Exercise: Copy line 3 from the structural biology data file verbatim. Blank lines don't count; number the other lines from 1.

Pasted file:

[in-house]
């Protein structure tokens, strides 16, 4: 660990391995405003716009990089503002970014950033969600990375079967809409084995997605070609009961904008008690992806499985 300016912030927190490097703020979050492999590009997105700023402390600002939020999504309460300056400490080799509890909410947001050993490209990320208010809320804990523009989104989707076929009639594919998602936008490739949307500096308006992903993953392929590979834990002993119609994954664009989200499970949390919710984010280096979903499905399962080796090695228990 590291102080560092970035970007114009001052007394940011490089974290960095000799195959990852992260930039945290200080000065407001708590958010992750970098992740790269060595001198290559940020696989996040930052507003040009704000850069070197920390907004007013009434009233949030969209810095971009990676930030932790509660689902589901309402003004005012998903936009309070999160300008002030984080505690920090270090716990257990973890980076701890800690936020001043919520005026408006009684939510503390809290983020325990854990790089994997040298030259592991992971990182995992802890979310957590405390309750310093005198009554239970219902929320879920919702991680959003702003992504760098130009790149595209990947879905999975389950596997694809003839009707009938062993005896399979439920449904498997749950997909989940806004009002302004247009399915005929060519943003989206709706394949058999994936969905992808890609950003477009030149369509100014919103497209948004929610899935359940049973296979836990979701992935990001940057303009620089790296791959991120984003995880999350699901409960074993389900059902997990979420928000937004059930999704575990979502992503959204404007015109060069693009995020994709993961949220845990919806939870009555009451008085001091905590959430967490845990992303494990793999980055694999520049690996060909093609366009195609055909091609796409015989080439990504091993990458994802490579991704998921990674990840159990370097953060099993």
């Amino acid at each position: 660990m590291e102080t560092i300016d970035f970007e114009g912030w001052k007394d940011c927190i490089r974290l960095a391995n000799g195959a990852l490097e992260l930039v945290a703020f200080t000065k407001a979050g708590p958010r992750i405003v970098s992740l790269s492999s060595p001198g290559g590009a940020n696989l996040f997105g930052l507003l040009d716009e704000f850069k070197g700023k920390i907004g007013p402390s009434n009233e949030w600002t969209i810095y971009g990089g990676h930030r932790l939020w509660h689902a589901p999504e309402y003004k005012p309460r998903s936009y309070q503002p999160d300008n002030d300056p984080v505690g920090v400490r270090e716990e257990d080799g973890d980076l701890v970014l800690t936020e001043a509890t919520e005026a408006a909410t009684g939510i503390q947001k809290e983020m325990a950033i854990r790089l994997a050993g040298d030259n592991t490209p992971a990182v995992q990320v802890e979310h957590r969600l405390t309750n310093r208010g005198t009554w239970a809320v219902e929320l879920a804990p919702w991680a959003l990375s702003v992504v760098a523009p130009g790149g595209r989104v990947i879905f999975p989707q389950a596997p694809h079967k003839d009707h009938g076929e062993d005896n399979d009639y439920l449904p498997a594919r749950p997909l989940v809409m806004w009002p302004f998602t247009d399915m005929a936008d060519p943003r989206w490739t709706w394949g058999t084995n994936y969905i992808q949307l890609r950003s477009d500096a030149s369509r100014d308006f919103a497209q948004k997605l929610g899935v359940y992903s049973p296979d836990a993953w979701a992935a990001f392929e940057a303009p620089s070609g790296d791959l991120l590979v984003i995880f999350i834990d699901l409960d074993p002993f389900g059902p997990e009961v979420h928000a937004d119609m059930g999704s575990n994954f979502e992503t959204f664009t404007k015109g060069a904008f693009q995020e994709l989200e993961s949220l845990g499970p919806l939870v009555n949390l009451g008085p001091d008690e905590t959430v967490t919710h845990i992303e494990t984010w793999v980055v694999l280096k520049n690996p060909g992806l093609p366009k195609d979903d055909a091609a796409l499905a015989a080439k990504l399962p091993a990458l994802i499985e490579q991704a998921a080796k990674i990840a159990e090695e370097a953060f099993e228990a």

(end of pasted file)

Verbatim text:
């Amino acid at each position: 660990m590291e102080t560092i300016d970035f970007e114009g912030w001052k007394d940011c927190i490089r974290l960095a391995n000799g195959a990852l490097e992260l930039v945290a703020f200080t000065k407001a979050g708590p958010r992750i405003v970098s992740l790269s492999s060595p001198g290559g590009a940020n696989l996040f997105g930052l507003l040009d716009e704000f850069k070197g700023k920390i907004g007013p402390s009434n009233e949030w600002t969209i810095y971009g990089g990676h930030r932790l939020w509660h689902a589901p999504e309402y003004k005012p309460r998903s936009y309070q503002p999160d300008n002030d300056p984080v505690g920090v400490r270090e716990e257990d080799g973890d980076l701890v970014l800690t936020e001043a509890t919520e005026a408006a909410t009684g939510i503390q947001k809290e983020m325990a950033i854990r790089l994997a050993g040298d030259n592991t490209p992971a990182v995992q990320v802890e979310h957590r969600l405390t309750n310093r208010g005198t009554w239970a809320v219902e929320l879920a804990p919702w991680a959003l990375s702003v992504v760098a523009p130009g790149g595209r989104v990947i879905f999975p989707q389950a596997p694809h079967k003839d009707h009938g076929e062993d005896n399979d009639y439920l449904p498997a594919r749950p997909l989940v809409m806004w009002p302004f998602t247009d399915m005929a936008d060519p943003r989206w490739t709706w394949g058999t084995n994936y969905i992808q949307l890609r950003s477009d500096a030149s369509r100014d308006f919103a497209q948004k997605l929610g899935v359940y992903s049973p296979d836990a993953w979701a992935a990001f392929e940057a303009p620089s070609g790296d791959l991120l590979v984003i995880f999350i834990d699901l409960d074993p002993f389900g059902p997990e009961v979420h928000a937004d119609m059930g999704s575990n994954f979502e992503t959204f664009t404007k015109g060069a904008f693009q995020e994709l989200e993961s949220l845990g499970p919806l939870v009555n949390l009451g008085p001091d008690e905590t959430v967490t919710h845990i992303e494990t984010w793999v980055v694999l280096k520049n690996p060909g992806l093609p366009k195609d979903d055909a091609a796409l499905a015989a080439k990504l399962p091993a990458l994802i499985e490579q991704a998921a080796k990674i990840a159990e090695e370097a953060f099993e228990a």